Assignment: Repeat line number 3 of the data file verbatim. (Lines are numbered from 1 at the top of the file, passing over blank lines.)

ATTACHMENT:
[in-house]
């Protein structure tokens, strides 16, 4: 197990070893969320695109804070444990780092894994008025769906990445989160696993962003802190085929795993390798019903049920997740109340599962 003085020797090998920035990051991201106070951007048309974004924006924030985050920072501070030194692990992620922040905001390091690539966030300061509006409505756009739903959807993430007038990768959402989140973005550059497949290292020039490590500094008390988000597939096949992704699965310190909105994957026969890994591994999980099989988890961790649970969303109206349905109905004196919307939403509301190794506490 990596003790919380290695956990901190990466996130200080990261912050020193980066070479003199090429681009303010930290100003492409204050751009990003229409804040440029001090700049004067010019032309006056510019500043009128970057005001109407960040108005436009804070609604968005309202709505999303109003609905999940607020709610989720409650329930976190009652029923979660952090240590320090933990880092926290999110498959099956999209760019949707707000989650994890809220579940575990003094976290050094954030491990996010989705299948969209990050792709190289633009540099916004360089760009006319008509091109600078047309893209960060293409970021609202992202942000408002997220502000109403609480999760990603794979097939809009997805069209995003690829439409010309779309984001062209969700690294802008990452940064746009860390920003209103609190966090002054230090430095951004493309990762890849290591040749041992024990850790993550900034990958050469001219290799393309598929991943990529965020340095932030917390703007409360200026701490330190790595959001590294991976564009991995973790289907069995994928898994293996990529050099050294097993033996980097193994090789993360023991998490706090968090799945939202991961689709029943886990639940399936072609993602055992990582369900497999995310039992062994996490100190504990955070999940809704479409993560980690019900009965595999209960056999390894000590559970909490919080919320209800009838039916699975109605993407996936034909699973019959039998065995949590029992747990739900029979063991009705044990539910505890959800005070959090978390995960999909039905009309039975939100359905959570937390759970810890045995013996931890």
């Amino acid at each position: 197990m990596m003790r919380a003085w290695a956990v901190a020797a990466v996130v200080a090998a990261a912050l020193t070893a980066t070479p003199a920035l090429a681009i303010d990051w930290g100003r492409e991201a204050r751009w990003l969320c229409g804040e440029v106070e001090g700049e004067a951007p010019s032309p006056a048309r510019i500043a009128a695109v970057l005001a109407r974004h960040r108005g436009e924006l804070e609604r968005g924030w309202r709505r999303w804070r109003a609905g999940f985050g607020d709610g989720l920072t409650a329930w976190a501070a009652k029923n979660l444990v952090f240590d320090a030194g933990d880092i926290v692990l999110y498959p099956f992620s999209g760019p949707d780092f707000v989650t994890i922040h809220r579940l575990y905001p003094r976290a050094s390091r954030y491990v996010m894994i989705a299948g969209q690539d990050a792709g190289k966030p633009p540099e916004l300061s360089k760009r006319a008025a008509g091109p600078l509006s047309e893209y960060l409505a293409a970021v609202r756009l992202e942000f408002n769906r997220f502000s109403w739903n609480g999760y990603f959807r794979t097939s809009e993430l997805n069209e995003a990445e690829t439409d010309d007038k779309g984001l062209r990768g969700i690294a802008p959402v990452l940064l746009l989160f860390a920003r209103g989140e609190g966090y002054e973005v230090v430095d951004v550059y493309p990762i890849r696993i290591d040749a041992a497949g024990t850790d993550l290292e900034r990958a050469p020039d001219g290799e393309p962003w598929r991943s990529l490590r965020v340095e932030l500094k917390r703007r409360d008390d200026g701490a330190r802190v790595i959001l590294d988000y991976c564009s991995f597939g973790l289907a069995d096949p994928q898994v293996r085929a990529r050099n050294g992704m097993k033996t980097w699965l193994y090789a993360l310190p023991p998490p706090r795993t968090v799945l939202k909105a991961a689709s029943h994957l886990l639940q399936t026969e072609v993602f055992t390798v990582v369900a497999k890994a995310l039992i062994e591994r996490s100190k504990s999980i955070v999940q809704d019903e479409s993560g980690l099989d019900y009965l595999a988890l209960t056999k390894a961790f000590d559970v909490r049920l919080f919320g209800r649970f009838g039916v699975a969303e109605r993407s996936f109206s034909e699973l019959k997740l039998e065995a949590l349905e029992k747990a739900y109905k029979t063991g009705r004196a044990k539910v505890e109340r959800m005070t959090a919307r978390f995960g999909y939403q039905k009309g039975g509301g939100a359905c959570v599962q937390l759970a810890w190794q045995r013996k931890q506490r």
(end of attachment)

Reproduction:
């Amino acid at each position: 197990m990596m003790r919380a003085w290695a956990v901190a020797a990466v996130v200080a090998a990261a912050l020193t070893a980066t070479p003199a920035l090429a681009i303010d990051w930290g100003r492409e991201a204050r751009w990003l969320c229409g804040e440029v106070e001090g700049e004067a951007p010019s032309p006056a048309r510019i500043a009128a695109v970057l005001a109407r974004h960040r108005g436009e924006l804070e609604r968005g924030w309202r709505r999303w804070r109003a609905g999940f985050g607020d709610g989720l920072t409650a329930w976190a501070a009652k029923n979660l444990v952090f240590d320090a030194g933990d880092i926290v692990l999110y498959p099956f992620s999209g760019p949707d780092f707000v989650t994890i922040h809220r579940l575990y905001p003094r976290a050094s390091r954030y491990v996010m894994i989705a299948g969209q690539d990050a792709g190289k966030p633009p540099e916004l300061s360089k760009r006319a008025a008509g091109p600078l509006s047309e893209y960060l409505a293409a970021v609202r756009l992202e942000f408002n769906r997220f502000s109403w739903n609480g999760y990603f959807r794979t097939s809009e993430l997805n069209e995003a990445e690829t439409d010309d007038k779309g984001l062209r990768g969700i690294a802008p959402v990452l940064l746009l989160f860390a920003r209103g989140e609190g966090y002054e973005v230090v430095d951004v550059y493309p990762i890849r696993i290591d040749a041992a497949g024990t850790d993550l290292e900034r990958a050469p020039d001219g290799e393309p962003w598929r991943s990529l490590r965020v340095e932030l500094k917390r703007r409360d008390d200026g701490a330190r802190v790595i959001l590294d988000y991976c564009s991995f597939g973790l289907a069995d096949p994928q898994v293996r085929a990529r050099n050294g992704m097993k033996t980097w699965l193994y090789a993360l310190p023991p998490p706090r795993t968090v799945l939202k909105a991961a689709s029943h994957l886990l639940q399936t026969e072609v993602f055992t390798v990582v369900a497999k890994a995310l039992i062994e591994r996490s100190k504990s999980i955070v999940q809704d019903e479409s993560g980690l099989d019900y009965l595999a988890l209960t056999k390894a961790f000590d559970v909490r049920l919080f919320g209800r649970f009838g039916v699975a969303e109605r993407s996936f109206s034909e699973l019959k997740l039998e065995a949590l349905e029992k747990a739900y109905k029979t063991g009705r004196a044990k539910v505890e109340r959800m005070t959090a919307r978390f995960g999909y939403q039905k009309g039975g509301g939100a359905c959570v599962q937390l759970a810890w190794q045995r013996k931890q506490r």